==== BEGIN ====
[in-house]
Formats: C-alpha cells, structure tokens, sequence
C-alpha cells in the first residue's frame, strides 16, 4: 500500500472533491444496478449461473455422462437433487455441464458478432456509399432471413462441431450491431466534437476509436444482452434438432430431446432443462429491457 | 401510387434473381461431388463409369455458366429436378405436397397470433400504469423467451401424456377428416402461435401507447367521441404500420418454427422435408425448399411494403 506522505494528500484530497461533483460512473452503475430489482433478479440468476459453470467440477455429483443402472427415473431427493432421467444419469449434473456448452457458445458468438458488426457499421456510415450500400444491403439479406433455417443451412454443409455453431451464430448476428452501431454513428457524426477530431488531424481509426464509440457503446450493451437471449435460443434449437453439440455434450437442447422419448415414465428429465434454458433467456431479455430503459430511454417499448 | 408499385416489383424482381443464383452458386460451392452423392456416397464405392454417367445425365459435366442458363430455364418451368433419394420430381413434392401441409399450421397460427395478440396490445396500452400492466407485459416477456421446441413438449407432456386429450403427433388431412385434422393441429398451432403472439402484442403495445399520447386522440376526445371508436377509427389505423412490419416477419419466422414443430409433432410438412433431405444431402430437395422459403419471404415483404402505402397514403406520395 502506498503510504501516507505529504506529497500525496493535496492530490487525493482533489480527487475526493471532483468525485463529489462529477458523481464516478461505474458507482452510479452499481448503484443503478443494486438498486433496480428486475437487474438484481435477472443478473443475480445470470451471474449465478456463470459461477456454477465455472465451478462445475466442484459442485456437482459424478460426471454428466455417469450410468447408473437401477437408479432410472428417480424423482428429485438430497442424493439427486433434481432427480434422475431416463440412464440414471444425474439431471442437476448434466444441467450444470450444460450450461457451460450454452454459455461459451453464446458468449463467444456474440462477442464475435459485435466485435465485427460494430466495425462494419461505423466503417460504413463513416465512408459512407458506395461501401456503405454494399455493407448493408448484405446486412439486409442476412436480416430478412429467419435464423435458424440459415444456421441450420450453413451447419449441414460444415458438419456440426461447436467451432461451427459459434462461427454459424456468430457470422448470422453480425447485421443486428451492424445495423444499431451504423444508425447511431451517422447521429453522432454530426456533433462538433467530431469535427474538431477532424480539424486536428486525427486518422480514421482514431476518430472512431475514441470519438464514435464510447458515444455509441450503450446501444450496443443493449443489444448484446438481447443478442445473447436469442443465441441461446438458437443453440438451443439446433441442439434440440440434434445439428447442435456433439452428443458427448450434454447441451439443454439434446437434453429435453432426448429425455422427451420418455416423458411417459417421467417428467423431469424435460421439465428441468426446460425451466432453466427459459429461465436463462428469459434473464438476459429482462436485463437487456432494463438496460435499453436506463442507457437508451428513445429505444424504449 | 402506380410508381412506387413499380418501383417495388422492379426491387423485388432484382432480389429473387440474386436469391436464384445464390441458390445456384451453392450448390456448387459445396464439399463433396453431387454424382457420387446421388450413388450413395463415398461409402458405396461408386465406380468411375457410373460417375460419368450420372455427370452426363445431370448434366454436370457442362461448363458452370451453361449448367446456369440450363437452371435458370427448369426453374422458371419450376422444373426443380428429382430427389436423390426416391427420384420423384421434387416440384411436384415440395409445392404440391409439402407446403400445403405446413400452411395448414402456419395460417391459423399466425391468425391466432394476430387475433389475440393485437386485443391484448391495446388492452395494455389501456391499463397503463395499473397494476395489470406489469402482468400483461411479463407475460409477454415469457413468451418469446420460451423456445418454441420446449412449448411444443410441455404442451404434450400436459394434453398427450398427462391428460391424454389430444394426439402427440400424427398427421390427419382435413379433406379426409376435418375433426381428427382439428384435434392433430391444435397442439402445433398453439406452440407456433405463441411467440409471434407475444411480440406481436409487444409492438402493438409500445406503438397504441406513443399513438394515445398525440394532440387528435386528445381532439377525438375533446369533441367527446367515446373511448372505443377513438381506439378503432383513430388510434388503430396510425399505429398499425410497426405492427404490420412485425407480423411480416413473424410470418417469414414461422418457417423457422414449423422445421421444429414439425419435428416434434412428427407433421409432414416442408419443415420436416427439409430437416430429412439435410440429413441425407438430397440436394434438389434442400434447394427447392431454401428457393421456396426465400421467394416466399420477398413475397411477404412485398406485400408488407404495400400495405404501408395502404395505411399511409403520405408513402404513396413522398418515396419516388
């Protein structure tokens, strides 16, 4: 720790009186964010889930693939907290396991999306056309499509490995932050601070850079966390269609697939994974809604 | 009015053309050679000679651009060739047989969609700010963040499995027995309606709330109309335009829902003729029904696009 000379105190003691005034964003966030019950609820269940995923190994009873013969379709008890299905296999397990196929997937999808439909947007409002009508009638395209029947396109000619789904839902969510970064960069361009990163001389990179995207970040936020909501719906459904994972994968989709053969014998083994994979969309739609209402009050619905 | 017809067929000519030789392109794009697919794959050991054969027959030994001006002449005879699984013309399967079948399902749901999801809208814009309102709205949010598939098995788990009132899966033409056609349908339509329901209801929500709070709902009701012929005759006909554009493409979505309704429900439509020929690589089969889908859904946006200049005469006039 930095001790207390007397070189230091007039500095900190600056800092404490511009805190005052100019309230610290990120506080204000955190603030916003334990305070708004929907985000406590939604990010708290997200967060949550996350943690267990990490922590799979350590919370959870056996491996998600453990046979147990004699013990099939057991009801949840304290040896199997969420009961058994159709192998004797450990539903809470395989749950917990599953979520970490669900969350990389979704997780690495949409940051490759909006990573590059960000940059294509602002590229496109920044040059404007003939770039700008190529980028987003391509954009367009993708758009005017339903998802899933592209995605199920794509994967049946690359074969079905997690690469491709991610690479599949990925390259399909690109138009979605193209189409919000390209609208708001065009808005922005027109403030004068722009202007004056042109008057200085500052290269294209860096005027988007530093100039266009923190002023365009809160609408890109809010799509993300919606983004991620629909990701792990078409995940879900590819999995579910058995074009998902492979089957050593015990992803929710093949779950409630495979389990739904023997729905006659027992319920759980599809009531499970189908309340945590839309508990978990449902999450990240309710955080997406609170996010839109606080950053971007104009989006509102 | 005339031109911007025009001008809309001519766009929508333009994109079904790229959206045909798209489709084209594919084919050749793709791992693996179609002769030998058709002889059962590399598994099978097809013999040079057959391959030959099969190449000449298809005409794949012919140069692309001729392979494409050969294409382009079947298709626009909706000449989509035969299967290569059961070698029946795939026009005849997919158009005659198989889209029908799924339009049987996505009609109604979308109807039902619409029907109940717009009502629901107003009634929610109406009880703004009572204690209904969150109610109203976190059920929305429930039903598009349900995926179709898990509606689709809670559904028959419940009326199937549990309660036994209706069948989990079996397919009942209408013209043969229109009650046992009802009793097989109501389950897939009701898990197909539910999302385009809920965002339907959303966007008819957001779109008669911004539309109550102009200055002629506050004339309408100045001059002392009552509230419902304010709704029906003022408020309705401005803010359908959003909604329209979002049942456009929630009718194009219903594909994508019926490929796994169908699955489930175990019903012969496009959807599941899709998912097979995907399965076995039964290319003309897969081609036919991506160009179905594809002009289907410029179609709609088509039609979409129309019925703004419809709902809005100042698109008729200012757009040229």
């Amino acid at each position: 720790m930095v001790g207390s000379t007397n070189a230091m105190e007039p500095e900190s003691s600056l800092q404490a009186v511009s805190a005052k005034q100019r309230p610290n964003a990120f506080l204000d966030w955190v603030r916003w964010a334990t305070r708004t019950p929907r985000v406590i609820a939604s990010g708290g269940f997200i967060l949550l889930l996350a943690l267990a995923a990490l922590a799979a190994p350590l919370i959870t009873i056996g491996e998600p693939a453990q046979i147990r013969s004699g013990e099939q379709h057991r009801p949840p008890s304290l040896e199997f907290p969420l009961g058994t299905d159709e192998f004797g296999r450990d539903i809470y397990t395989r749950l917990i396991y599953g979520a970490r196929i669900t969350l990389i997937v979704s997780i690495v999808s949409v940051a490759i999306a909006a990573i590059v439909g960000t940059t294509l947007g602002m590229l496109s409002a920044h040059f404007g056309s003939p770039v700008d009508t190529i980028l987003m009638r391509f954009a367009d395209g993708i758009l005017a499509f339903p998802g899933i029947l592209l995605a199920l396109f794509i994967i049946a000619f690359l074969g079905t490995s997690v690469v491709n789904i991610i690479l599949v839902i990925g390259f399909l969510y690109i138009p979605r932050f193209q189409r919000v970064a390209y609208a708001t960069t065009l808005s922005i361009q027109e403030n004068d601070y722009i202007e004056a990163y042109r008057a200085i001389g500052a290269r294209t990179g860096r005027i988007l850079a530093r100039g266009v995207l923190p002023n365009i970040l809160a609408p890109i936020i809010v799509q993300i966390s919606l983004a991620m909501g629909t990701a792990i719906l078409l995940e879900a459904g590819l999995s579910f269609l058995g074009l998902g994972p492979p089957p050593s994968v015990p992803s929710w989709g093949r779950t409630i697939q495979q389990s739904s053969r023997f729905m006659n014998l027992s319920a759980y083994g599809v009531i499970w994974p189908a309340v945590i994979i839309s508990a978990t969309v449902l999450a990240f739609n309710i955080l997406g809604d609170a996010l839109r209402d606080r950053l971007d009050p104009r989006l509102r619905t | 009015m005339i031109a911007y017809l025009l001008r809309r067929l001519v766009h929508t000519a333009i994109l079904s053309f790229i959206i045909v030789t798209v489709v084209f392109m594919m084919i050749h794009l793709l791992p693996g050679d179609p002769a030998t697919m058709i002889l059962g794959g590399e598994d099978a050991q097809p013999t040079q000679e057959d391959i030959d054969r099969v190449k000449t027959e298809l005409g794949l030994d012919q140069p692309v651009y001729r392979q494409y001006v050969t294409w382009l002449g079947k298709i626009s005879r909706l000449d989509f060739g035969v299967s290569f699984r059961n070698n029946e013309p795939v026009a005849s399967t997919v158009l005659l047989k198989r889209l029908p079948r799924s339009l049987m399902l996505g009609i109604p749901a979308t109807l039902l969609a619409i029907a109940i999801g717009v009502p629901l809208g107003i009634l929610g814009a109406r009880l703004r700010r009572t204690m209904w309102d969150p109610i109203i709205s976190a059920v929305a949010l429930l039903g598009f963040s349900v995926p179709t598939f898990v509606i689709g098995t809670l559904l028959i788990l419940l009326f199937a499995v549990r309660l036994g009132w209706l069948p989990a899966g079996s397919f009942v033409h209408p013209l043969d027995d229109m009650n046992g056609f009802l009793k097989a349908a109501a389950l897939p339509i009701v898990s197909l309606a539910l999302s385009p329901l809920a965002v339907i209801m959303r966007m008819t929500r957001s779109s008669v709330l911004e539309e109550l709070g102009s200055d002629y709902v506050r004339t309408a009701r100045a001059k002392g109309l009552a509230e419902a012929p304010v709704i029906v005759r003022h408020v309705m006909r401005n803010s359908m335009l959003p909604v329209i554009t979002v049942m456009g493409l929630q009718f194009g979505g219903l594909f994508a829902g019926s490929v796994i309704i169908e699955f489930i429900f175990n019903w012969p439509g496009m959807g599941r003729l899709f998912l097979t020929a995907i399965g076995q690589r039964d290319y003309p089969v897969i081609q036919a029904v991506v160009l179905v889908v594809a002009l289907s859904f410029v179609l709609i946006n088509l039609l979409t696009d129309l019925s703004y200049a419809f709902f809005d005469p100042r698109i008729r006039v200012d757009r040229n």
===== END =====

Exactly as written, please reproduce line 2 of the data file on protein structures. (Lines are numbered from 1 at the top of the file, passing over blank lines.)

Formats: C-alpha cells, structure tokens, sequence